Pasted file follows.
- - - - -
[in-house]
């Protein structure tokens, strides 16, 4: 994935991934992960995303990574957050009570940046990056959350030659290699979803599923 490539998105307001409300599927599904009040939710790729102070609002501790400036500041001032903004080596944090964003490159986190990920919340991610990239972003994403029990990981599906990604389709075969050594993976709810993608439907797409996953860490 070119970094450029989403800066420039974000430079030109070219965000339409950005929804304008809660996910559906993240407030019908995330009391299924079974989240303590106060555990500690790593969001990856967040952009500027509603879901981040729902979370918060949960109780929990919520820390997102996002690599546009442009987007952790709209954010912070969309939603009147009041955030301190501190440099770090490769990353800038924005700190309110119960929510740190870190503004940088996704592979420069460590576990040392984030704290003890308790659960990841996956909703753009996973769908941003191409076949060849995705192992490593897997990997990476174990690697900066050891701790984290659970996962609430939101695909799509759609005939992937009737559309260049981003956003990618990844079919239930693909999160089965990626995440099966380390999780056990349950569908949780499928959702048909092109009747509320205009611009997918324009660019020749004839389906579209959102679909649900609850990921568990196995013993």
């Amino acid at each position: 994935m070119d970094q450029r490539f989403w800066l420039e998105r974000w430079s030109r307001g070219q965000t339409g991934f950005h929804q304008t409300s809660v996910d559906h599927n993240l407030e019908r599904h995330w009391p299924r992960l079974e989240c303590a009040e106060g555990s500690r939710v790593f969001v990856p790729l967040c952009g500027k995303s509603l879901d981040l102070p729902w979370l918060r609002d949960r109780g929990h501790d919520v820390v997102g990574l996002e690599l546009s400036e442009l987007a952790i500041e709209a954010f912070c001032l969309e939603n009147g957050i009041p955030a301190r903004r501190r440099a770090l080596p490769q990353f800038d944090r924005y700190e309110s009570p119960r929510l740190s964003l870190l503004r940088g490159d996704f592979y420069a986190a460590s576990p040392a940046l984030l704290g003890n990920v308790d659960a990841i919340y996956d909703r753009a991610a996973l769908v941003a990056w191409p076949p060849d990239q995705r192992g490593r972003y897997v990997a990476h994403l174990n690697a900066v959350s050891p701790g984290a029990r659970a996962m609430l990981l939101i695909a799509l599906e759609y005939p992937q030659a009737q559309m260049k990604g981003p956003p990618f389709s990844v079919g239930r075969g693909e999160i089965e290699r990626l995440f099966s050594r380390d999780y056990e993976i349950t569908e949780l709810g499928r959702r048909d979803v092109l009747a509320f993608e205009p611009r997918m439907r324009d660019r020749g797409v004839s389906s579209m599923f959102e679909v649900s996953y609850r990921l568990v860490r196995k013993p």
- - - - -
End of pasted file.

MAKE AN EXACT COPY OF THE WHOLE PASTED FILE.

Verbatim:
[in-house]
């Protein structure tokens, strides 16, 4: 994935991934992960995303990574957050009570940046990056959350030659290699979803599923 490539998105307001409300599927599904009040939710790729102070609002501790400036500041001032903004080596944090964003490159986190990920919340991610990239972003994403029990990981599906990604389709075969050594993976709810993608439907797409996953860490 070119970094450029989403800066420039974000430079030109070219965000339409950005929804304008809660996910559906993240407030019908995330009391299924079974989240303590106060555990500690790593969001990856967040952009500027509603879901981040729902979370918060949960109780929990919520820390997102996002690599546009442009987007952790709209954010912070969309939603009147009041955030301190501190440099770090490769990353800038924005700190309110119960929510740190870190503004940088996704592979420069460590576990040392984030704290003890308790659960990841996956909703753009996973769908941003191409076949060849995705192992490593897997990997990476174990690697900066050891701790984290659970996962609430939101695909799509759609005939992937009737559309260049981003956003990618990844079919239930693909999160089965990626995440099966380390999780056990349950569908949780499928959702048909092109009747509320205009611009997918324009660019020749004839389906579209959102679909649900609850990921568990196995013993």
């Amino acid at each position: 994935m070119d970094q450029r490539f989403w800066l420039e998105r974000w430079s030109r307001g070219q965000t339409g991934f950005h929804q304008t409300s809660v996910d559906h599927n993240l407030e019908r599904h995330w009391p299924r992960l079974e989240c303590a009040e106060g555990s500690r939710v790593f969001v990856p790729l967040c952009g500027k995303s509603l879901d981040l102070p729902w979370l918060r609002d949960r109780g929990h501790d919520v820390v997102g990574l996002e690599l546009s400036e442009l987007a952790i500041e709209a954010f912070c001032l969309e939603n009147g957050i009041p955030a301190r903004r501190r440099a770090l080596p490769q990353f800038d944090r924005y700190e309110s009570p119960r929510l740190s964003l870190l503004r940088g490159d996704f592979y420069a986190a460590s576990p040392a940046l984030l704290g003890n990920v308790d659960a990841i919340y996956d909703r753009a991610a996973l769908v941003a990056w191409p076949p060849d990239q995705r192992g490593r972003y897997v990997a990476h994403l174990n690697a900066v959350s050891p701790g984290a029990r659970a996962m609430l990981l939101i695909a799509l599906e759609y005939p992937q030659a009737q559309m260049k990604g981003p956003p990618f389709s990844v079919g239930r075969g693909e999160i089965e290699r990626l995440f099966s050594r380390d999780y056990e993976i349950t569908e949780l709810g499928r959702r048909d979803v092109l009747a509320f993608e205009p611009r997918m439907r324009d660019r020749g797409v004839s389906s579209m599923f959102e679909v649900s996953y609850r990921l568990v860490r196995k013993p």